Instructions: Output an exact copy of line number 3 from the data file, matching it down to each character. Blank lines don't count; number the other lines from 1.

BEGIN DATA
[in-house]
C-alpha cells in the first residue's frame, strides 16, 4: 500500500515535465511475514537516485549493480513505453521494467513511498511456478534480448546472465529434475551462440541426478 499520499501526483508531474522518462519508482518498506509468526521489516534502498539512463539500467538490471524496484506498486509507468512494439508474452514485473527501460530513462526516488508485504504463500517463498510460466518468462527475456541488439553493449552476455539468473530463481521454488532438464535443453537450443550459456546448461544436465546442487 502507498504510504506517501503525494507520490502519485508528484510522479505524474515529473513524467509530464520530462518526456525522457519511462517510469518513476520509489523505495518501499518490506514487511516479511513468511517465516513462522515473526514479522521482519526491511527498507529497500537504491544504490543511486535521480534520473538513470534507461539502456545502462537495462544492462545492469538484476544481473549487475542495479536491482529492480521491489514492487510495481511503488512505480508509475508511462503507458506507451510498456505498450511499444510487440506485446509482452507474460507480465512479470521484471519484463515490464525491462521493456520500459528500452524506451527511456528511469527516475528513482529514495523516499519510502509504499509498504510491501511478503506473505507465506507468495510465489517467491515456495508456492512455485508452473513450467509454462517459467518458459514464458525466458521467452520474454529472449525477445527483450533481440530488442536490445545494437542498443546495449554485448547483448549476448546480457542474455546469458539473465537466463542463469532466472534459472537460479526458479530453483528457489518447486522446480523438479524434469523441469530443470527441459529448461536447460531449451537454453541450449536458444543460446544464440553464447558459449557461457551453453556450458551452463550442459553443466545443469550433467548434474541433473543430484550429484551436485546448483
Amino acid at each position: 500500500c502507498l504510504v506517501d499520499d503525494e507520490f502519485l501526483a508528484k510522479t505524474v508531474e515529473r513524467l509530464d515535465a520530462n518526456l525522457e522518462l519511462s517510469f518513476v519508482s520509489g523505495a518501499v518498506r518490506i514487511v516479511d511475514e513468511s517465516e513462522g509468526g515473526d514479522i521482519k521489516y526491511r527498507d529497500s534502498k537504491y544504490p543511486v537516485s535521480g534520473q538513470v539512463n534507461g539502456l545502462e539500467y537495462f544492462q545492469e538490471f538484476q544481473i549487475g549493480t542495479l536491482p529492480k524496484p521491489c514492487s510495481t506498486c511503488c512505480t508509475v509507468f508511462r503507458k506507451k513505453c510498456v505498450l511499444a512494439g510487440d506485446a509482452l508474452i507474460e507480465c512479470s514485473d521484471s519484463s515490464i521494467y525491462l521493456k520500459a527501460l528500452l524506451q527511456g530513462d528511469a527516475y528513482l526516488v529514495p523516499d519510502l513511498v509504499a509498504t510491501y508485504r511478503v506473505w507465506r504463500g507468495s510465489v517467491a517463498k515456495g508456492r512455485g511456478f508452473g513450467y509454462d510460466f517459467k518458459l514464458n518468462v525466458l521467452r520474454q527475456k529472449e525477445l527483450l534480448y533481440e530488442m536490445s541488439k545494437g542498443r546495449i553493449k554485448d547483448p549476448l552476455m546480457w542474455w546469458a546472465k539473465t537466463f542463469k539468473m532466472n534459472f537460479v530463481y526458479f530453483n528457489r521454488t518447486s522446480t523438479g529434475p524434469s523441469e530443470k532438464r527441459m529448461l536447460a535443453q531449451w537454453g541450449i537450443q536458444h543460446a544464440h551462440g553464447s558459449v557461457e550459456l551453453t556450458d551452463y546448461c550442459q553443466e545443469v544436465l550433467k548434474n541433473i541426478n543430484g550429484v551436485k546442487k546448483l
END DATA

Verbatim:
Amino acid at each position: 500500500c502507498l504510504v506517501d499520499d503525494e507520490f502519485l501526483a508528484k510522479t505524474v508531474e515529473r513524467l509530464d515535465a520530462n518526456l525522457e522518462l519511462s517510469f518513476v519508482s520509489g523505495a518501499v518498506r518490506i514487511v516479511d511475514e513468511s517465516e513462522g509468526g515473526d514479522i521482519k521489516y526491511r527498507d529497500s534502498k537504491y544504490p543511486v537516485s535521480g534520473q538513470v539512463n534507461g539502456l545502462e539500467y537495462f544492462q545492469e538490471f538484476q544481473i549487475g549493480t542495479l536491482p529492480k524496484p521491489c514492487s510495481t506498486c511503488c512505480t508509475v509507468f508511462r503507458k506507451k513505453c510498456v505498450l511499444a512494439g510487440d506485446a509482452l508474452i507474460e507480465c512479470s514485473d521484471s519484463s515490464i521494467y525491462l521493456k520500459a527501460l528500452l524506451q527511456g530513462d528511469a527516475y528513482l526516488v529514495p523516499d519510502l513511498v509504499a509498504t510491501y508485504r511478503v506473505w507465506r504463500g507468495s510465489v517467491a517463498k515456495g508456492r512455485g511456478f508452473g513450467y509454462d510460466f517459467k518458459l514464458n518468462v525466458l521467452r520474454q527475456k529472449e525477445l527483450l534480448y533481440e530488442m536490445s541488439k545494437g542498443r546495449i553493449k554485448d547483448p549476448l552476455m546480457w542474455w546469458a546472465k539473465t537466463f542463469k539468473m532466472n534459472f537460479v530463481y526458479f530453483n528457489r521454488t518447486s522446480t523438479g529434475p524434469s523441469e530443470k532438464r527441459m529448461l536447460a535443453q531449451w537454453g541450449i537450443q536458444h543460446a544464440h551462440g553464447s558459449v557461457e550459456l551453453t556450458d551452463y546448461c550442459q553443466e545443469v544436465l550433467k548434474n541433473i541426478n543430484g550429484v551436485k546442487k546448483l